Dark Emu, Bruce Pascoe, Australia, 2014

Dark Emu, Bruce Pascoe, Australia, 2014

Like Pemulwuy: The Rainbow Warrior by Eric Willmot, Dark Emu should be compulsory reading for all Australians. While Pemulwuy looks at the first years of European colonization and the dreadful impact it had on the Indigenous people, Dark Emu examines the theory that the Aboriginal people were not primitive hunters and gatherers (as we have been taught to believe) but that they built houses and practised agriculture, animal husbandry and fishing at standards on a level with all other so-called civilized peoples.

The title, Dark Emu, alludes to the black spaces between the stars: ‘Europeans stare at the stars, but Aboriginal people also see the spaces between where the Spirit Emu resides.’ The emu is connected to the grasslands, which in pre-European times, provided the Aboriginal people with grain and food.

Pascoe points out (backing up his statements with much evidence) that the Aboriginal peoples living here in 1788 already had a vibrant, functioning society: they built houses and villages; they cultivated crops; and they had unique methods for hunting animals and collecting fish. However, the Europeans needed to abide by the story that they had created: the Indigenous people were primitive and, therefore, had no real claim on the land. Had the truth come out, the theory of terra nullius would have been null and void, and the great land grab that the Europeans were already envisioning would have disintegrated before their eyes.

Image from the ABC

As Pascoe writes on page 132: The underestimation of Indigenous achievement was a deliberate tactic of British colonialism. By presenting the inhabitants as incapable of meeting the prerequisites for a civilized community, the Europeans could paint themselves as saviours and not usurpers. Moreover, certain Aboriginal structures were explained away as having been built by Europeans hundreds of years previously and that they, the present Europeans, were therefore simply reclaiming ‘a lost domain of their heritage’.

While Europeans have sought to create a story where it is they who brought progress and development to a stagnant land, the depressing fact is that the last 250 years have seen the loss of countless species – both fauna and flora, the creation of arid wastelands (through the introduction of sheep and large-scale agriculture) and the acceleration of devastating bushfires. Parallel to this plunder has been the havoc wreaked upon the Aboriginal peoples themselves.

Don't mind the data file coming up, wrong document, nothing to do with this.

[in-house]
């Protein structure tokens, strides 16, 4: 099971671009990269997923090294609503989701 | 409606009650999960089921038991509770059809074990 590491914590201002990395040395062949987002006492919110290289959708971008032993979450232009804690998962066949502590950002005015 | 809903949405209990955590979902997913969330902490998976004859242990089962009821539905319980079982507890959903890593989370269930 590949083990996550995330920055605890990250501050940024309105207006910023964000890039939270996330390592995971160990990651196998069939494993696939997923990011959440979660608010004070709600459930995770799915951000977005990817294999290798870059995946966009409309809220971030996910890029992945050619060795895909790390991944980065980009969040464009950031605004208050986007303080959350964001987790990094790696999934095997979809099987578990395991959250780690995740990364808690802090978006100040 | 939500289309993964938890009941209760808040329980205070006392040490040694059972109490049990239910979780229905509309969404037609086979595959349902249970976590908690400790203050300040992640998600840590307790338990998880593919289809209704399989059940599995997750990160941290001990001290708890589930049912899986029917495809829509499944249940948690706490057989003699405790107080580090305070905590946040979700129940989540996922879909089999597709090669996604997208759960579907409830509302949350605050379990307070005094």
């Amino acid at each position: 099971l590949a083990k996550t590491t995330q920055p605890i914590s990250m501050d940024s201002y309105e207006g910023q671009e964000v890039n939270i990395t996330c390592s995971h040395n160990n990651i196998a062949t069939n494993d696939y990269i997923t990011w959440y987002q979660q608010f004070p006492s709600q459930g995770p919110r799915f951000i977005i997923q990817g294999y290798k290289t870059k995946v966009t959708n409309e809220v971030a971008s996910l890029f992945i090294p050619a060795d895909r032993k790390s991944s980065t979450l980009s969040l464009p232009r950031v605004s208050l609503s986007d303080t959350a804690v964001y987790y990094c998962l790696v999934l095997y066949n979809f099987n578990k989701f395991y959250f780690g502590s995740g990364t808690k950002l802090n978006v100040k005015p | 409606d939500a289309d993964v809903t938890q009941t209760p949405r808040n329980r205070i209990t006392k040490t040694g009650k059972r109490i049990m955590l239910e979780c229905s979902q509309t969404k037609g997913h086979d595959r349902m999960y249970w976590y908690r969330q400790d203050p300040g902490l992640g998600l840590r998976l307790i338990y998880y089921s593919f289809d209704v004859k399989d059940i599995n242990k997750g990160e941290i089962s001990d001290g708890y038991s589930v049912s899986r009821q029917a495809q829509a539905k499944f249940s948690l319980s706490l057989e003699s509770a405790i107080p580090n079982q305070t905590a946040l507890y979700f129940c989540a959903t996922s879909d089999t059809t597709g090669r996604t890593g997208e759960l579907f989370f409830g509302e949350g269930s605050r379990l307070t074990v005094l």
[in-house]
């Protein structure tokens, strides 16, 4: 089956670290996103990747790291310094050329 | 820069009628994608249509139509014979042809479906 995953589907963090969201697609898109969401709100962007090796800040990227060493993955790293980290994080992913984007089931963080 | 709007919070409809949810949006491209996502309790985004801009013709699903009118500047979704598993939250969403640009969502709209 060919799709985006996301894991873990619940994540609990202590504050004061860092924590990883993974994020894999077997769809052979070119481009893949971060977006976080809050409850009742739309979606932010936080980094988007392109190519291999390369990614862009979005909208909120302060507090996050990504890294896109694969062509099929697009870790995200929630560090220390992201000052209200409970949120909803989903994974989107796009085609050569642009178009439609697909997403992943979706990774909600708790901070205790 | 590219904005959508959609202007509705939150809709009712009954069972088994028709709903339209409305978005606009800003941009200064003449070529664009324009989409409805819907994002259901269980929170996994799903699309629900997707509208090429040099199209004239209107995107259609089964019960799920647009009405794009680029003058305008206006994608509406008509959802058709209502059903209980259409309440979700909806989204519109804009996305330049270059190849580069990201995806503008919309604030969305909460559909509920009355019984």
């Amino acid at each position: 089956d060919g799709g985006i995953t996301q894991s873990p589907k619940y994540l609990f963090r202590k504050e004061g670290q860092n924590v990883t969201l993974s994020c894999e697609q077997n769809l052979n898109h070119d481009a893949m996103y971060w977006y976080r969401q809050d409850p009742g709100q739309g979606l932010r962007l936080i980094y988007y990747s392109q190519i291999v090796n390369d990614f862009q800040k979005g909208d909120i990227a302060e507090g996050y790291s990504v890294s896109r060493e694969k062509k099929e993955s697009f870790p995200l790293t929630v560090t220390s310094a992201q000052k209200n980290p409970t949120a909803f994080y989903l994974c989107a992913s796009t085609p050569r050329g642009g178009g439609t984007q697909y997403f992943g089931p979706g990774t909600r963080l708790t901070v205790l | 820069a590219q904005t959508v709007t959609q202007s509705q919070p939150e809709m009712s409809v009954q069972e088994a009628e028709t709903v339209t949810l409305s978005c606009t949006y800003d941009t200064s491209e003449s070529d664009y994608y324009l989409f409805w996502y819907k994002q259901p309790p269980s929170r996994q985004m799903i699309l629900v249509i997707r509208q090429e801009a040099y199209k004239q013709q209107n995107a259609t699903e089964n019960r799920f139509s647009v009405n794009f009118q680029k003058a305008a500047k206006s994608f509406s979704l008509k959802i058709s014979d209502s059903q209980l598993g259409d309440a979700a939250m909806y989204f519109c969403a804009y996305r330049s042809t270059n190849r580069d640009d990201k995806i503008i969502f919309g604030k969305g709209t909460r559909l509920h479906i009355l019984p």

Because of all the false information and the intentional lack of information, the average Australian now harbours a varying degree of intellectual prejudice towards the Aboriginal people, which is one of the reasons why integration programmes just do not work. A proper discussion regarding Aboriginal society and culture has never been allowed to take place, while, at the same time, (as Pascoe writes) ‘the belief that Aboriginal people were ‘mere’ hunter-gatherers has been used as a political tool to justify dispossession.’ (Page 183)

It becomes very obvious, reading Pascoe’s book, that the biggest difference between the Aboriginal and the European is the concept of land. For the European, everything has been about ‘taking possession of land, asserting dominion over nature, despoiling newly ‘discovered’ country to create a familiar civilisation‘ (Page 198). On the other hand, the Aboriginal claims that the land belongs to everyone and that each generation is merely taking care of the land for the next generation.

Photo by Alan Dyer

For a positive dialogue to work, intellectual prejudice must be set to one side and European Australia must be prepared to offer Aboriginal Australia the respect it so rightly deserves (and which it has no problem offering another European or, for that matter, Asian, country). The Aboriginal people have an intrinsic understanding of the land and their ideas should be given heed. For example, the concept of the land as belonging to everyone negates the need for fences, which in turn makes fire management much easier; sheep have already destroyed thousands of acres of land, but they could be easily and favourably replaced by native animals (kangaroos); and more weight should be given to the wide-spread cultivation of native seeds and grains.

This is a thought-provoking book, which hopefully will not only be read and pondered over by many, but will become the basis for much needed research into Aboriginal culture. If it leads to a better understanding of Aboriginal Australia and the implementation of rulings, governing both equality and respect for First Nation people, then Pascoe will most definitely have achieved much of what he set out to accomplish.

The Bangarra Dance Company have produced a performance called Dark Emu, which is based on Pascoe’s book. You can read about it by clicking on the image.

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